Contact reporter Jennifer Robison at jrobison@reviewjournal.com. Follow @J_Robison1 on Twitter.

ad-high_impact_4
News
Officer-involved shooting in Nye County
The Nye County Sheriff's Office gives information about a shooting in Pahrump on Thursday night after a man began firing shots outside of his home. (Nye County Sheriff's Office)
Law Enforcement Active Shooter Training Exercise
Multiple Las Vegas Valley law enforcement agencies held an active shooter drill at the Department of Public Safety’s Parole and Probation office on December 6, 2018. Officials set up the training exercise to include multiple active shooters, a barricaded suspect and multiple casualties. (Katelyn Newberg/ Las Vegas Review-Journal)
Public memorial service for Jerry Herbst
Archiving effort hits milestone at Clark County Museum
The Clark County Museum catalogs the final item from the bulk of Route 91 Harvest festival artifacts. (John Przybys/Las Vegas Review-Journal)
Pearl Harbor survivor Edward Hall talks about his memories of Dec. 7, 1941
U.S. Army Corps Edward Hall, a 95-year-old survivor of Pearl Harbor talks about his memories of that horrific day. Bizuayehu Tesfaye/Las Vegas Review-Journal @bizutesfaye
Final Route 91 Harvest festival remembrance objects catalogued at Clark County Museum
The last of the more than 17,000 items left at the makeshift memorial near the Las Vegas sign after the Oct. 1 shootings have been catalogued at the Clark County Museum in Las Vegas. The final item was a black-and-white bumper sticker bearing "#VEGASSTRONG. An additional 200 items currently on display at the museum will be catalogued when the exhibit comes down. (K.M. Cannon Las Vegas Review-Journal)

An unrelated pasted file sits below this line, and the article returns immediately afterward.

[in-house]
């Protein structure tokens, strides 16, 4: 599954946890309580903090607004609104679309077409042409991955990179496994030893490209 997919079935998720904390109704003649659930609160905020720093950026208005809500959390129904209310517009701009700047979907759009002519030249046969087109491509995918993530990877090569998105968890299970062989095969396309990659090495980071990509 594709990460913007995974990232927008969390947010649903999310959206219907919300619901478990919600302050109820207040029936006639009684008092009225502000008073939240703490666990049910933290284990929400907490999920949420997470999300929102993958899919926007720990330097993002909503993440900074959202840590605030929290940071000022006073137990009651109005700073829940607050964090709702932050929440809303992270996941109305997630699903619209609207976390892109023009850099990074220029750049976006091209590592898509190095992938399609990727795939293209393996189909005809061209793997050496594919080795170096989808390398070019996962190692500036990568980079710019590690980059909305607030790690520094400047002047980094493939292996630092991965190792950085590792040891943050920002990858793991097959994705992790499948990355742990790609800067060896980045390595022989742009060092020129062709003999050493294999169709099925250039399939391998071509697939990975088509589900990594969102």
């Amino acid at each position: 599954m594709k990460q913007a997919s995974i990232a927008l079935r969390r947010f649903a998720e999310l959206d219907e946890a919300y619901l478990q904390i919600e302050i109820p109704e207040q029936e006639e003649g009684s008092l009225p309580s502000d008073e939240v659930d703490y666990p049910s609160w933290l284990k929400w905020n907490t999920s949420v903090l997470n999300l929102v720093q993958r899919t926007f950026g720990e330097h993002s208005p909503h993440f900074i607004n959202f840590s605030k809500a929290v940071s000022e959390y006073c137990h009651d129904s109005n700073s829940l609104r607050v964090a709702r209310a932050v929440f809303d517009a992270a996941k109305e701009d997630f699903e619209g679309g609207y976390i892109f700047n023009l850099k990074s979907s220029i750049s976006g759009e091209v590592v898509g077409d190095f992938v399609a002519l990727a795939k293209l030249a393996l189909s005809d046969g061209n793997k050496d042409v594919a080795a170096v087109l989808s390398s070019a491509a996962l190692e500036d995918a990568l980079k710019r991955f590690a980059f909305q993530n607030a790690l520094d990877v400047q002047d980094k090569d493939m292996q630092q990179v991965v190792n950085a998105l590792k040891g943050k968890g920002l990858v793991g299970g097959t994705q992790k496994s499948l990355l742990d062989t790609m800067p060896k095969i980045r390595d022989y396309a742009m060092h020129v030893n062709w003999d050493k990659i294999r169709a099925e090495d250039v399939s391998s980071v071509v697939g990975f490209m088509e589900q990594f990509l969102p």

Dozier execution timeline
Scott Dozier was set to be executed July 11, 2018, at the Ely State Prison. Judge Elizabeth Gonzalez delayed the execution.
Grand Jury Indicts Constable for theft
A Clark County grand jury indicted Henderson Constable Earl Mitchell. A Las Vegas Review-Journal investigation prompted the criminal probe. The newspaper found Mitchell wrote himself thousands in checks, took out cash at ATMs and traveled on county funds. He faces four felony counts of theft and a county of public misconduct. Mitchell and his attorney could not be reached for comment.
93-year-old WWII veteran arrested during visit to VA hospital
Dr. S. Jay Hazan, 93, a World War II veteran, talks about his arrest during his visit to VA hospital on Friday, Nov. 30. (Erik Verduzco Las Vegas Review-Journal @Erik_Verduzco_
Pearl Harbor survivor struggles in her senior years
Winifred Kamen, 77, survived the attack on Pearl Harbor as an infant, works a 100 percent commission telemarketing job to make ends meet. (K.M. Cannon Las Vegas Review-Journal)
Las Vegas Metropolitan Briefing 18th street gang
Las Vegas Metropolitan briefs the media on the recent arrests made regarding the 18th street gang.
Man shot in Las Vegas traffic stop had knife, police say
Police said the man fatally shot by an officer during a traffic stop in downtown Las Vegas had a “homemade knife.” Demontry Floytra Boyd, 43, died Saturday at University Medical Center from multiple gunshot wounds after officer Paul Bruning, 48, shot him during a traffic stop. Bruning pulled Boyd over on suspicion of driving recklessly at 7:41 a.m. near Sunrise Avenue and 18th Street.